This Floating Island is a Lego Tensegrity Sculpture built by LaughingJelly. This scene would fit in perfectly with Ninjago. The floating island is carefully balanced over a serene lake. The optical effect is actually created with a system of tension. The three Lego ropes / strings are holding the island up. In order to get the length just right the designer has hidden a technic pin inside the rocks, and has coiled the center string until the effect works. It can hold a surprisingly large amount of bricks / weight, but any sort of horizontal pressure will cause everything to fall over. The sheer amount of grass and vegetation makes the scene look like a hidden garden. And, the whole thing has been built on top of a detailed base. A detail that a lot of designers skip over.
This is the 10-SGTY Racer a Lego MOC created by lokiloki29. They built a Lego Tensegrity Sculpture to achieve the hovering spaceship effect. A building technique that has exploded in popularity in the last few weeks. Most of them use Lego chains to hold the weight and balance the floating parts. This creation uses Lego ropes / strings. It helps the spaceship look like it is tethered down, yet ready to depart at any moment. The hanger design is well detailed too. With SNOT techniques used to achieve a more detailed and cleaner base. The yellow boxes created out of Lego plates, and the extra grates on the big Lego grates are great details. The platform lift / gantry is what really helps pull everything together. The appearance of it being on wheels hides its real purpose of being the support structure that is holding up the starfighter. A quick climb up to the walkway and now our pilot is board!
Lego Tensegrity builds have broken out of the basic shape and have been exploring just what is possible with the physics. The gravity defying trick is being refined at a fast pace. This Lego City Tensegrity Sculpture is created by Ken MA, who has been inspired by the film “Inception.” Here the city is both above and below. An interesting feature about this Lego MOC in particular is that of the three chains/supports, the center one is trying to disappear as much as possible. A few transparent bricks helps this effect. These are great Lego skyscrapers, and would fit right in with the official architecture theme. Except half of them are upside down.
Lucas, Eleven, Dustin, and Mike are on a quest to save Will from the Demogorgon and the Upside Down. This Lego Stranger Things Tensegrity build is the creation of Richard Jones. The weightless appearance of the Upside Down fits perfectly, and it really looks like Will is in a place he cannot escape. They found the perfect theme for this optical illusion. Tensegrity builds are increasingly popular, and each new one shared is more elaborate than the last. The secret is that the Lego chains are under tension, and are holding up everything above the tree with physics. A delicate balance that can be knocked over at the slightest bump. This Lego Stranger Things MOC is so well done it almost looks like an official Lego release. And, it should be.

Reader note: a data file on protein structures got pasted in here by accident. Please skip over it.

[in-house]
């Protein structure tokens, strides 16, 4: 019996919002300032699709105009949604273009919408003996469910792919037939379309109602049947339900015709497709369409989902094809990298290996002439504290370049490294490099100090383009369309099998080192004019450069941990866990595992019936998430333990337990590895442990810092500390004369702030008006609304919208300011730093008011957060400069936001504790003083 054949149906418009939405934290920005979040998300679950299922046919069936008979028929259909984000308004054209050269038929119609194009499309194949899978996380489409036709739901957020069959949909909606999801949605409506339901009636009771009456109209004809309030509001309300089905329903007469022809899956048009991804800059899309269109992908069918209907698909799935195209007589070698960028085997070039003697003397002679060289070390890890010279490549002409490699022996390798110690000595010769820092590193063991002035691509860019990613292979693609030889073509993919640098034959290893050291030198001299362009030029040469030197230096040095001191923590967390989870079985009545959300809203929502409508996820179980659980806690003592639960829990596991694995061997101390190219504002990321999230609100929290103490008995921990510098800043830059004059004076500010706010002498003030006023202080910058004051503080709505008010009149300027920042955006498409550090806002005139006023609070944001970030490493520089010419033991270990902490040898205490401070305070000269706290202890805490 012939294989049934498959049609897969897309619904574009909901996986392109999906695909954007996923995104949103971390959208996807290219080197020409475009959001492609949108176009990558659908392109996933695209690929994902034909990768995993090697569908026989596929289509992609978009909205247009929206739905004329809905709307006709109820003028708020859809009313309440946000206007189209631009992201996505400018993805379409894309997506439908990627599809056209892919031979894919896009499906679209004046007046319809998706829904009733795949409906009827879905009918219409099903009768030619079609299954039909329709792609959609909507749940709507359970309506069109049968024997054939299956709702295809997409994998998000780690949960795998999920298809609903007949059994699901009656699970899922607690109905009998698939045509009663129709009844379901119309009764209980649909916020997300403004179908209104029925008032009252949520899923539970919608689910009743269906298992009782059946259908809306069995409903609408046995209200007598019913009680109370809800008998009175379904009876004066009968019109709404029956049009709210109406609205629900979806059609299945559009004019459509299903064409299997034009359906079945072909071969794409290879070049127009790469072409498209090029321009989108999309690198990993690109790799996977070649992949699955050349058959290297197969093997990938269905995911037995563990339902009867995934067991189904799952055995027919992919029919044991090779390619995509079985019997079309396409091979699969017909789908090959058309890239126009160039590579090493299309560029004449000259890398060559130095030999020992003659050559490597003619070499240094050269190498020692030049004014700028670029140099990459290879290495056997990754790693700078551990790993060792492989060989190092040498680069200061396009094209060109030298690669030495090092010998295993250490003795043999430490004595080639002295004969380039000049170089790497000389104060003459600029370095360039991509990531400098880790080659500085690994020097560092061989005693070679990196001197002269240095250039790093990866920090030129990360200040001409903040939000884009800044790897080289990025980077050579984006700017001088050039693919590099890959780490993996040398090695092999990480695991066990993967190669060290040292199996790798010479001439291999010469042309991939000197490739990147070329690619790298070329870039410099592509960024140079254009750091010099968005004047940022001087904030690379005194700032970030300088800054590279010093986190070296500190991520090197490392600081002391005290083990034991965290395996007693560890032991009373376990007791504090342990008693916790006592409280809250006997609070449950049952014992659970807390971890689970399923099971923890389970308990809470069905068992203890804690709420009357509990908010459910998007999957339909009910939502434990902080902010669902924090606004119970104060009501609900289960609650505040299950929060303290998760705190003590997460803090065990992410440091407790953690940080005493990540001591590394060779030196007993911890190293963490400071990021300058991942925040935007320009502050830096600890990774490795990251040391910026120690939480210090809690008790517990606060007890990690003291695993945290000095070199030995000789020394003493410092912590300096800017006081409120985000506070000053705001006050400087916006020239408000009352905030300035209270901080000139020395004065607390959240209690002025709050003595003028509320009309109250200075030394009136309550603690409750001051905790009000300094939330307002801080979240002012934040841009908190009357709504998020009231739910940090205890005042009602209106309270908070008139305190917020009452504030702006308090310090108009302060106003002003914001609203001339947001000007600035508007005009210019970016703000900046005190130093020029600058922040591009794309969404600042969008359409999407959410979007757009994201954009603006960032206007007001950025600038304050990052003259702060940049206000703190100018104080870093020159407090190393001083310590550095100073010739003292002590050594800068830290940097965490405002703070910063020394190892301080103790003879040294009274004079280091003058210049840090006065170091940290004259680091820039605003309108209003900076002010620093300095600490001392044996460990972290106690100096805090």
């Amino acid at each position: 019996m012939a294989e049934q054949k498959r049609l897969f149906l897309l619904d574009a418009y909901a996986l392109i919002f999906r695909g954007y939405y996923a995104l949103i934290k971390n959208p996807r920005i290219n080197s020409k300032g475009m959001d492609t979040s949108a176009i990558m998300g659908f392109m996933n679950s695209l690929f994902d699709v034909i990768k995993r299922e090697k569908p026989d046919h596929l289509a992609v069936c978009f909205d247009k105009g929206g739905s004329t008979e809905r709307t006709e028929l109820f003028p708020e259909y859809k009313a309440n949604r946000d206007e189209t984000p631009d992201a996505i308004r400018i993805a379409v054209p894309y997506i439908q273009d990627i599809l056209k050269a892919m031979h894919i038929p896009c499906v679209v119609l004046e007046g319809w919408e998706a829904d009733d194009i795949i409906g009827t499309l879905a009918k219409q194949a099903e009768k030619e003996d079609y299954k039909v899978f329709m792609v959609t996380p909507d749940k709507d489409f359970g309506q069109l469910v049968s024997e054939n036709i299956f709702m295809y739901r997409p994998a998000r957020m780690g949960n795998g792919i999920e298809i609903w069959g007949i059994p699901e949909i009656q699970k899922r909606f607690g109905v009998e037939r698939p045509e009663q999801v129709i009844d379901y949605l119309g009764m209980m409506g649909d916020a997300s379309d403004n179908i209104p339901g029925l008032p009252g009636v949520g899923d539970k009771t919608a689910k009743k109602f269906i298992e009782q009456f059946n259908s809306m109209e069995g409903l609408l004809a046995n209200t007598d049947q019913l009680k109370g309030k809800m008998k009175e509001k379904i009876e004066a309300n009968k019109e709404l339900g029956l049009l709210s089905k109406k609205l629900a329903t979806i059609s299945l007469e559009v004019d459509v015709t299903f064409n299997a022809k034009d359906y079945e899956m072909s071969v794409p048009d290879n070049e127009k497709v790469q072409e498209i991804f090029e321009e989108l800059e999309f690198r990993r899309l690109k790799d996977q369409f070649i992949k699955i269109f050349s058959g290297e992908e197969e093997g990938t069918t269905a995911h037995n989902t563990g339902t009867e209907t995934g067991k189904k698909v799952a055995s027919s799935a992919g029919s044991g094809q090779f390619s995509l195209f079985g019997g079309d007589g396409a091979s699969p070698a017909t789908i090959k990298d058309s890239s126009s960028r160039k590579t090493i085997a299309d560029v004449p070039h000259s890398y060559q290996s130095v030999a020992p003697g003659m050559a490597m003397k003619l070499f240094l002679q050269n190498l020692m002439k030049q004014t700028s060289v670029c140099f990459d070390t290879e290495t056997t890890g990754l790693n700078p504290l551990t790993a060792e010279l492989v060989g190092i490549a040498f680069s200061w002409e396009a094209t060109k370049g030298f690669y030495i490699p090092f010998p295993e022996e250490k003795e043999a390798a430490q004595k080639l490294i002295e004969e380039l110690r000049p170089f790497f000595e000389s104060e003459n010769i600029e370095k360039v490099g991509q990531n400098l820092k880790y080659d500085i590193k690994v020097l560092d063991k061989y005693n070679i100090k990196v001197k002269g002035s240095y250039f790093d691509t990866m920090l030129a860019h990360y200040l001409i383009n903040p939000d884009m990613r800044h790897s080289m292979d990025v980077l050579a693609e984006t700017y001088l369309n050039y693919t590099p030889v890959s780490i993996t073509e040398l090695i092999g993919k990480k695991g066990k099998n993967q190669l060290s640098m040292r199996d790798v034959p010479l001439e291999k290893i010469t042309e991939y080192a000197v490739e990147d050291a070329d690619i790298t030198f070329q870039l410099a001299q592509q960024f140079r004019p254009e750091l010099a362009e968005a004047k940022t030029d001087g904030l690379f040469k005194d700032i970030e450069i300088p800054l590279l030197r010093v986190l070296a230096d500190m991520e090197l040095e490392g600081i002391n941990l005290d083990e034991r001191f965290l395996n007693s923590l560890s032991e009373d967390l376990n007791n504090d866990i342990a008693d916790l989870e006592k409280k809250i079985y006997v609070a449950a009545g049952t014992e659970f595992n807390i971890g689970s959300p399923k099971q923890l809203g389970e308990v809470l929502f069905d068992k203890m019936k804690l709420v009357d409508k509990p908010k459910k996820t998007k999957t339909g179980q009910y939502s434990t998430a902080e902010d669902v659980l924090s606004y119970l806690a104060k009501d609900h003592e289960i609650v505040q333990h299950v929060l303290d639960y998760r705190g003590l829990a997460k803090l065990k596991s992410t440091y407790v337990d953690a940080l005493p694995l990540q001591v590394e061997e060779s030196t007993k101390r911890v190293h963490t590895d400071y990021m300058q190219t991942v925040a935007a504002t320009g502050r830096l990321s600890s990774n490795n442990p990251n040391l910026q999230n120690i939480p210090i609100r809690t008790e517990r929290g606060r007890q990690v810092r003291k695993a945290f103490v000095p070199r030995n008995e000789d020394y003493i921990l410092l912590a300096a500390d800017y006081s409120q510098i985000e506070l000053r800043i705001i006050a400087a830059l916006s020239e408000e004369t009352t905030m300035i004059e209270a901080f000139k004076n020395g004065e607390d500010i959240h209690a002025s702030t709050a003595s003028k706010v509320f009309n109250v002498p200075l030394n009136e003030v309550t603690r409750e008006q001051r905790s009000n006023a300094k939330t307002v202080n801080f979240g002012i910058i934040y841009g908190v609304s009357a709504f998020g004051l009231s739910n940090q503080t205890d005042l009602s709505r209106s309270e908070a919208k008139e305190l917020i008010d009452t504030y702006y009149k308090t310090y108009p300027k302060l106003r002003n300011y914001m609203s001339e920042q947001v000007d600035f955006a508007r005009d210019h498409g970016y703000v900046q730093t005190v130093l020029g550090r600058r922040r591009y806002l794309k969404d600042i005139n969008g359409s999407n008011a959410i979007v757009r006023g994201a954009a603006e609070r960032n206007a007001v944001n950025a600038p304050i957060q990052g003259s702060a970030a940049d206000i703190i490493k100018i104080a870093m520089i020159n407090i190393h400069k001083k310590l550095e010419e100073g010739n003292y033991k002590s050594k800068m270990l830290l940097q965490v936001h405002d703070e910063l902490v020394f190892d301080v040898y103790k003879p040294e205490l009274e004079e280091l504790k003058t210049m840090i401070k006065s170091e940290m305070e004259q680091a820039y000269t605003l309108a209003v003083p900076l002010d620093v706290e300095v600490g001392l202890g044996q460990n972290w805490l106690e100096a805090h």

Emmet Brown would approve of combining Lego and Tensegrity Sculptures. The concept of a system of tension that can support itself, while not actually interacting with itself is a neat idea. They often create optical illusions where heavy things can appear to be floating. This Lego Delorean is perfectly balanced and is ultimately being help up by just three strings. There have been some basic versions of this trick, but lately they have been more and more complicated/themed. This Lego Back To The Future Tensegrity build is the creation of hachiroku24. The theming is great. The base depicts part of a road, and the unpaved shoulder on the side. With Marty on a brick built hoverboard. He is connected to one of the stings, which is a clever way to make him look like he is really hovering. In the end this is a perfect way to display a Lego Back to the Future 2 themed Delorean.
A neat bonus is that hachiroku24 has provided video instructions on how to build this yourself. Showing how the support structure is built, and even showing how to balance everything at the end. Check out the video below, or over here: https://youtu.be/9HjtvKjwe0k
There is something about a flying whale. The idea comes up again and again. In books, music, art, film and tv. The contrasting ideas of these massive mammals floating as light as a bird through the sky creates a very mysterious awe-inspiring image. This Lego MOC is titled “Balaenoptera Levosia” and is the creation of Tim Schwalfenberg. It features a huge Lego whale flying through the Eastern Cloud Sea. With a Pandarian Merchant Guild member piloting the majestic animal. Some of the great details shown here include the double barrel barrels, the boat sails being used as rolls of paper/cloth, and the elaborate saddle/seat system.
“Oh no, it seems like Mr. Craig’s Alarm Unit malfunctioned! He better hurry his way to work or a point might be added to his L4TE card!”
People do crazy things when they are late for work. Lego people are no different. Check out this Lego MOC by P Squiddy titled Late for the job! It is a perfect example of taking a solid MOC and creating a story around it. This isn’t just a flying car in the near/distant future, but a story being told about that future. The whole thing is achieved with minimal details, a few reactionary Minifigures is all it takes.